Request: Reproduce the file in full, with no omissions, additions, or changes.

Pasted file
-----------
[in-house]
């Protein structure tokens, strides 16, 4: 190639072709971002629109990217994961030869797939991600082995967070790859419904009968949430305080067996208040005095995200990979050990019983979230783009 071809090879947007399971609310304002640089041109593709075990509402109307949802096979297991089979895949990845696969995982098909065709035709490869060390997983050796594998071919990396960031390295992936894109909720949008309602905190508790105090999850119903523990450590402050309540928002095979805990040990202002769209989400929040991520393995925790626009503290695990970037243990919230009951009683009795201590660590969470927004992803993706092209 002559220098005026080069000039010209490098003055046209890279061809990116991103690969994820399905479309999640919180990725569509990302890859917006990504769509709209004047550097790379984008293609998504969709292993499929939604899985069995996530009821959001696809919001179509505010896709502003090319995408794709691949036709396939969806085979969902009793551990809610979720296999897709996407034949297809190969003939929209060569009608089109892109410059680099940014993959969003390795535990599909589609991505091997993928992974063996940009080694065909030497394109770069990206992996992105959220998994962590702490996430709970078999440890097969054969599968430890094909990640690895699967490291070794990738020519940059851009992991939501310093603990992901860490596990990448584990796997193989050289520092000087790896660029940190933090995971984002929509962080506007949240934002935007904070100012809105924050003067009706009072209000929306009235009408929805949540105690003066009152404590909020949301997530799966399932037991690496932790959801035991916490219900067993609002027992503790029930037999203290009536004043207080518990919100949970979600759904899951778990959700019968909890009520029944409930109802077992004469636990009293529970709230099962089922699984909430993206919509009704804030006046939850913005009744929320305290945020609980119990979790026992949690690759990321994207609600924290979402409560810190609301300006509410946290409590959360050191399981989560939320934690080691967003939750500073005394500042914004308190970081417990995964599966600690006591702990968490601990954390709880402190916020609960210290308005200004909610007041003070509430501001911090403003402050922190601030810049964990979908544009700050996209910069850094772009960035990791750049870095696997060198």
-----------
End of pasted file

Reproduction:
[in-house]
């Protein structure tokens, strides 16, 4: 190639072709971002629109990217994961030869797939991600082995967070790859419904009968949430305080067996208040005095995200990979050990019983979230783009 071809090879947007399971609310304002640089041109593709075990509402109307949802096979297991089979895949990845696969995982098909065709035709490869060390997983050796594998071919990396960031390295992936894109909720949008309602905190508790105090999850119903523990450590402050309540928002095979805990040990202002769209989400929040991520393995925790626009503290695990970037243990919230009951009683009795201590660590969470927004992803993706092209 002559220098005026080069000039010209490098003055046209890279061809990116991103690969994820399905479309999640919180990725569509990302890859917006990504769509709209004047550097790379984008293609998504969709292993499929939604899985069995996530009821959001696809919001179509505010896709502003090319995408794709691949036709396939969806085979969902009793551990809610979720296999897709996407034949297809190969003939929209060569009608089109892109410059680099940014993959969003390795535990599909589609991505091997993928992974063996940009080694065909030497394109770069990206992996992105959220998994962590702490996430709970078999440890097969054969599968430890094909990640690895699967490291070794990738020519940059851009992991939501310093603990992901860490596990990448584990796997193989050289520092000087790896660029940190933090995971984002929509962080506007949240934002935007904070100012809105924050003067009706009072209000929306009235009408929805949540105690003066009152404590909020949301997530799966399932037991690496932790959801035991916490219900067993609002027992503790029930037999203290009536004043207080518990919100949970979600759904899951778990959700019968909890009520029944409930109802077992004469636990009293529970709230099962089922699984909430993206919509009704804030006046939850913005009744929320305290945020609980119990979790026992949690690759990321994207609600924290979402409560810190609301300006509410946290409590959360050191399981989560939320934690080691967003939750500073005394500042914004308190970081417990995964599966600690006591702990968490601990954390709880402190916020609960210290308005200004909610007041003070509430501001911090403003402050922190601030810049964990979908544009700050996209910069850094772009960035990791750049870095696997060198």